Enemies of promise
This play has a good pedigree. Adapted by the Carnegie Medal-winning author from her highly successful novel, it won the 1994 Writers' GuildWimpey award for the best children's drama and was first produced at the Crucible Theatre in Sheffield.
Helen and Chris are sixth-formers at a Sheffield school, Chris destined for university, Helen for music college. A sunny relationship burgeons, but Helen becomes pregnant. suddenly their lives of promise seem thwarted. The play chronicles how they adapt. Both Helen and Chris have family histories that throw their situations into relief. As important as the present generation's story is that of the old, charting changes of perception and understanding.
The play deals maturely and illuminatingly with a vital subject for young people. Does Chris get away too lightly? It suits Helen: what might many like her in real life think? Considering their mothers, can one ask if anything ever really changes? Such questions reverberate: they seem worth whole terms of personal and social education.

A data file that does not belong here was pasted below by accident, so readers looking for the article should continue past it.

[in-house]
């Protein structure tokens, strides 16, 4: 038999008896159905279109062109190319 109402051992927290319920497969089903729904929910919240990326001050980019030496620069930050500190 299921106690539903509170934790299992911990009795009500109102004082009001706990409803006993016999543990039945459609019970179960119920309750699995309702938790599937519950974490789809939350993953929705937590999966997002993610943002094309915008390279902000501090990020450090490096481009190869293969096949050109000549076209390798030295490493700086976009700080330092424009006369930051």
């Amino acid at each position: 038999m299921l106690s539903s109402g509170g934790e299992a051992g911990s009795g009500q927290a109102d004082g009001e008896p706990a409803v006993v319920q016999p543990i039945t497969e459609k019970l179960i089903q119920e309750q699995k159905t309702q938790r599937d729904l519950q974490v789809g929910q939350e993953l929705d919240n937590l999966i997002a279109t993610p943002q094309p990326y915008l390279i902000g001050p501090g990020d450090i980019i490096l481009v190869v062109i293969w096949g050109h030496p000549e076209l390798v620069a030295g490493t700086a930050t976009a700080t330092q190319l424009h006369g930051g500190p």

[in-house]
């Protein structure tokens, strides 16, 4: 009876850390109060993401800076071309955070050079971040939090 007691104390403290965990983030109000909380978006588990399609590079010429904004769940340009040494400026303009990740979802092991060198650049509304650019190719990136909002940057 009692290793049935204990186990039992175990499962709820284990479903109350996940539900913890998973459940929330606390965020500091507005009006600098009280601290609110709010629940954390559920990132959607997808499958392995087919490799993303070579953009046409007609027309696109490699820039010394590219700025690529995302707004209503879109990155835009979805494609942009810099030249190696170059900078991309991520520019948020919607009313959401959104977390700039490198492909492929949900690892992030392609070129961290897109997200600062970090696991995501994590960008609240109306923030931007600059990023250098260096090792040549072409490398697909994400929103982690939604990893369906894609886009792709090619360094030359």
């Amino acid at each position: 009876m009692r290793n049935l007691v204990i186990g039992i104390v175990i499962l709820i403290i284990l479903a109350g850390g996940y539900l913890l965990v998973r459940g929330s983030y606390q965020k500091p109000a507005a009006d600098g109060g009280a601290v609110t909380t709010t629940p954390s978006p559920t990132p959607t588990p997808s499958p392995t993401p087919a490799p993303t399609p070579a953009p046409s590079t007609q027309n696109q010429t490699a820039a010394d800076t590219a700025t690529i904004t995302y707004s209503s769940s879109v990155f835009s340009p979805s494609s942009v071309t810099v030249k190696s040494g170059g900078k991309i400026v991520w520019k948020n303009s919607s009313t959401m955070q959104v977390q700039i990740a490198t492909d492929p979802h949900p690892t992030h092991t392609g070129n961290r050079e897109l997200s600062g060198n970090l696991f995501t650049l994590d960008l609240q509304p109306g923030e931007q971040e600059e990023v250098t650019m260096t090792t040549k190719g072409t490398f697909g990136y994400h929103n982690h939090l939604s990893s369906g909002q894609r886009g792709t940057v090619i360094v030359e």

Thus the text has many school uses. The clear, well-observed, often moving dialogue (Nan's wonderful account of her own childhood and Helen's letters to "Nobody", her unborn child) and the shifting, fluid staging make it ideal for school production as well as group reading and walk-through sessions. The production notes are useful. The "Plus" part of the series' title is explained by the comprehensive resource material: themes, images of motherhood, parenting, responsibilities of both the unmarried mother and the father, historical attitudes, work on the text, improvisation of other outcomes, comparative literature (Tess of the D'Urbervilles, A Taste of Honey). A worthwhile production, this is much recommended.